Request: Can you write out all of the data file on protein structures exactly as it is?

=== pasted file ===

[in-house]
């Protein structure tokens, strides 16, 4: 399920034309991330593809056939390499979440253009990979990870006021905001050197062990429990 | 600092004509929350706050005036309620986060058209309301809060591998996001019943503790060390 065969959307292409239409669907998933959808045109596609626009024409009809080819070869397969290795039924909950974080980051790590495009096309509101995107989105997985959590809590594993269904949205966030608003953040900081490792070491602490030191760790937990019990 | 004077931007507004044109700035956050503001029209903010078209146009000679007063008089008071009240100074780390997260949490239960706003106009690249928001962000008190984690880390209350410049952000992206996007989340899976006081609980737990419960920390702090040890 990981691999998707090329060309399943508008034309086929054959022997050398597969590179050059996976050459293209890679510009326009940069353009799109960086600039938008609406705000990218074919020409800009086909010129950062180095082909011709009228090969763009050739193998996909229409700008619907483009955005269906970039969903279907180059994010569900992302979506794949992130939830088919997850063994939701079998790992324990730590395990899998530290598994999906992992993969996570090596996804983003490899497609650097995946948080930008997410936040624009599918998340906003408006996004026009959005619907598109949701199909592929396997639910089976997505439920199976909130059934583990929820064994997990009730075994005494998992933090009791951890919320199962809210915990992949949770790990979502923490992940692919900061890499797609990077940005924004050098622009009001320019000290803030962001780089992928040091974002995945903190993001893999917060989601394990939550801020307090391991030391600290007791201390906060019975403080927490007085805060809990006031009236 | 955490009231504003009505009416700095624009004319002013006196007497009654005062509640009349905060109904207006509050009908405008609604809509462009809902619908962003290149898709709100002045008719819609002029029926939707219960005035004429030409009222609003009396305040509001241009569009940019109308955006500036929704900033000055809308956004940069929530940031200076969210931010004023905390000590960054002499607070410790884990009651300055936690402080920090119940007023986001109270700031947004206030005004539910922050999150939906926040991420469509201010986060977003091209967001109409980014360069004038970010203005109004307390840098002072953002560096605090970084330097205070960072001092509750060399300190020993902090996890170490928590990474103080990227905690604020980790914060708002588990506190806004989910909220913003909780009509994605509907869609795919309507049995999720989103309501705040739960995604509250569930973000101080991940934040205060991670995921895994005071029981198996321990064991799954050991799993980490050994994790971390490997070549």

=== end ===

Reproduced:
[in-house]
């Protein structure tokens, strides 16, 4: 399920034309991330593809056939390499979440253009990979990870006021905001050197062990429990 | 600092004509929350706050005036309620986060058209309301809060591998996001019943503790060390 065969959307292409239409669907998933959808045109596609626009024409009809080819070869397969290795039924909950974080980051790590495009096309509101995107989105997985959590809590594993269904949205966030608003953040900081490792070491602490030191760790937990019990 | 004077931007507004044109700035956050503001029209903010078209146009000679007063008089008071009240100074780390997260949490239960706003106009690249928001962000008190984690880390209350410049952000992206996007989340899976006081609980737990419960920390702090040890 990981691999998707090329060309399943508008034309086929054959022997050398597969590179050059996976050459293209890679510009326009940069353009799109960086600039938008609406705000990218074919020409800009086909010129950062180095082909011709009228090969763009050739193998996909229409700008619907483009955005269906970039969903279907180059994010569900992302979506794949992130939830088919997850063994939701079998790992324990730590395990899998530290598994999906992992993969996570090596996804983003490899497609650097995946948080930008997410936040624009599918998340906003408006996004026009959005619907598109949701199909592929396997639910089976997505439920199976909130059934583990929820064994997990009730075994005494998992933090009791951890919320199962809210915990992949949770790990979502923490992940692919900061890499797609990077940005924004050098622009009001320019000290803030962001780089992928040091974002995945903190993001893999917060989601394990939550801020307090391991030391600290007791201390906060019975403080927490007085805060809990006031009236 | 955490009231504003009505009416700095624009004319002013006196007497009654005062509640009349905060109904207006509050009908405008609604809509462009809902619908962003290149898709709100002045008719819609002029029926939707219960005035004429030409009222609003009396305040509001241009569009940019109308955006500036929704900033000055809308956004940069929530940031200076969210931010004023905390000590960054002499607070410790884990009651300055936690402080920090119940007023986001109270700031947004206030005004539910922050999150939906926040991420469509201010986060977003091209967001109409980014360069004038970010203005109004307390840098002072953002560096605090970084330097205070960072001092509750060399300190020993902090996890170490928590990474103080990227905690604020980790914060708002588990506190806004989910909220913003909780009509994605509907869609795919309507049995999720989103309501705040739960995604509250569930973000101080991940934040205060991670995921895994005071029981198996321990064991799954050991799993980490050994994790971390490997070549």